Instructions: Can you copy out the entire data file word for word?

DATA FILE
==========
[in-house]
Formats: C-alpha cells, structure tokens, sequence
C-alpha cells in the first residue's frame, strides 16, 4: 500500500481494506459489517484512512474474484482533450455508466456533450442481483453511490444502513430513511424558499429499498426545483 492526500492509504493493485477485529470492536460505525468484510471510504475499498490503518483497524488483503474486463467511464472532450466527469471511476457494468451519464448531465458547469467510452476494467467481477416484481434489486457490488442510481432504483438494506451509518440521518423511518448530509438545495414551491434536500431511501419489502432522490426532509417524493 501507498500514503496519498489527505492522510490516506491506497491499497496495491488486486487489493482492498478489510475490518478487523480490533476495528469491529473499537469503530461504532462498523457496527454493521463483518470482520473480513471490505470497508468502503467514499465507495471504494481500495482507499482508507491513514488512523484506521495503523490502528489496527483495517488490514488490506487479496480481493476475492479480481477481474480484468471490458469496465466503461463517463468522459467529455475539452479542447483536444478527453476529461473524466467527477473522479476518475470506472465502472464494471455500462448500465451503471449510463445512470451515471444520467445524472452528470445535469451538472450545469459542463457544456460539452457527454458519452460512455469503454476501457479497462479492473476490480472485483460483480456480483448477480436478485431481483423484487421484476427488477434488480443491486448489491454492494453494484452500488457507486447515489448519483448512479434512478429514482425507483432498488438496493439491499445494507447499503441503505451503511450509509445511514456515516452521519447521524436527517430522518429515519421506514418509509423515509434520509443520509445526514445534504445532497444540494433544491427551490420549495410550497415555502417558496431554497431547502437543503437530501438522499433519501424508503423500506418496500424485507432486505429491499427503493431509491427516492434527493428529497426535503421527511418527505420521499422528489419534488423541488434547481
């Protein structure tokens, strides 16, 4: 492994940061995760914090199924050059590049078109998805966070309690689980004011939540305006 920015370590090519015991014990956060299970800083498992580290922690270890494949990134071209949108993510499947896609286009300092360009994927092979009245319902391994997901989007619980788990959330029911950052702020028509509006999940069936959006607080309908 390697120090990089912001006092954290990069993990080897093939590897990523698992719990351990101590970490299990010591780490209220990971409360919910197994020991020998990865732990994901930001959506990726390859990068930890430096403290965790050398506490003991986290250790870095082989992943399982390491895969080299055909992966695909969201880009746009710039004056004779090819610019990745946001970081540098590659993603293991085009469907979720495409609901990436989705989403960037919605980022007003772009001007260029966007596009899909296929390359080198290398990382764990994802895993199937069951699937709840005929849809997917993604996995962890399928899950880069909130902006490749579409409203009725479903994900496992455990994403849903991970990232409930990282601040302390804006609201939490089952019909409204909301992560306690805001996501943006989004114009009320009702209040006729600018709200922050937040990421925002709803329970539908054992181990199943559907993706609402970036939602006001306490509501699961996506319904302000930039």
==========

[in-house]
Formats: C-alpha cells, structure tokens, sequence
C-alpha cells in the first residue's frame, strides 16, 4: 500500500481494506459489517484512512474474484482533450455508466456533450442481483453511490444502513430513511424558499429499498426545483 492526500492509504493493485477485529470492536460505525468484510471510504475499498490503518483497524488483503474486463467511464472532450466527469471511476457494468451519464448531465458547469467510452476494467467481477416484481434489486457490488442510481432504483438494506451509518440521518423511518448530509438545495414551491434536500431511501419489502432522490426532509417524493 501507498500514503496519498489527505492522510490516506491506497491499497496495491488486486487489493482492498478489510475490518478487523480490533476495528469491529473499537469503530461504532462498523457496527454493521463483518470482520473480513471490505470497508468502503467514499465507495471504494481500495482507499482508507491513514488512523484506521495503523490502528489496527483495517488490514488490506487479496480481493476475492479480481477481474480484468471490458469496465466503461463517463468522459467529455475539452479542447483536444478527453476529461473524466467527477473522479476518475470506472465502472464494471455500462448500465451503471449510463445512470451515471444520467445524472452528470445535469451538472450545469459542463457544456460539452457527454458519452460512455469503454476501457479497462479492473476490480472485483460483480456480483448477480436478485431481483423484487421484476427488477434488480443491486448489491454492494453494484452500488457507486447515489448519483448512479434512478429514482425507483432498488438496493439491499445494507447499503441503505451503511450509509445511514456515516452521519447521524436527517430522518429515519421506514418509509423515509434520509443520509445526514445534504445532497444540494433544491427551490420549495410550497415555502417558496431554497431547502437543503437530501438522499433519501424508503423500506418496500424485507432486505429491499427503493431509491427516492434527493428529497426535503421527511418527505420521499422528489419534488423541488434547481
């Protein structure tokens, strides 16, 4: 492994940061995760914090199924050059590049078109998805966070309690689980004011939540305006 920015370590090519015991014990956060299970800083498992580290922690270890494949990134071209949108993510499947896609286009300092360009994927092979009245319902391994997901989007619980788990959330029911950052702020028509509006999940069936959006607080309908 390697120090990089912001006092954290990069993990080897093939590897990523698992719990351990101590970490299990010591780490209220990971409360919910197994020991020998990865732990994901930001959506990726390859990068930890430096403290965790050398506490003991986290250790870095082989992943399982390491895969080299055909992966695909969201880009746009710039004056004779090819610019990745946001970081540098590659993603293991085009469907979720495409609901990436989705989403960037919605980022007003772009001007260029966007596009899909296929390359080198290398990382764990994802895993199937069951699937709840005929849809997917993604996995962890399928899950880069909130902006490749579409409203009725479903994900496992455990994403849903991970990232409930990282601040302390804006609201939490089952019909409204909301992560306690805001996501943006989004114009009320009702209040006729600018709200922050937040990421925002709803329970539908054992181990199943559907993706609402970036939602006001306490509501699961996506319904302000930039």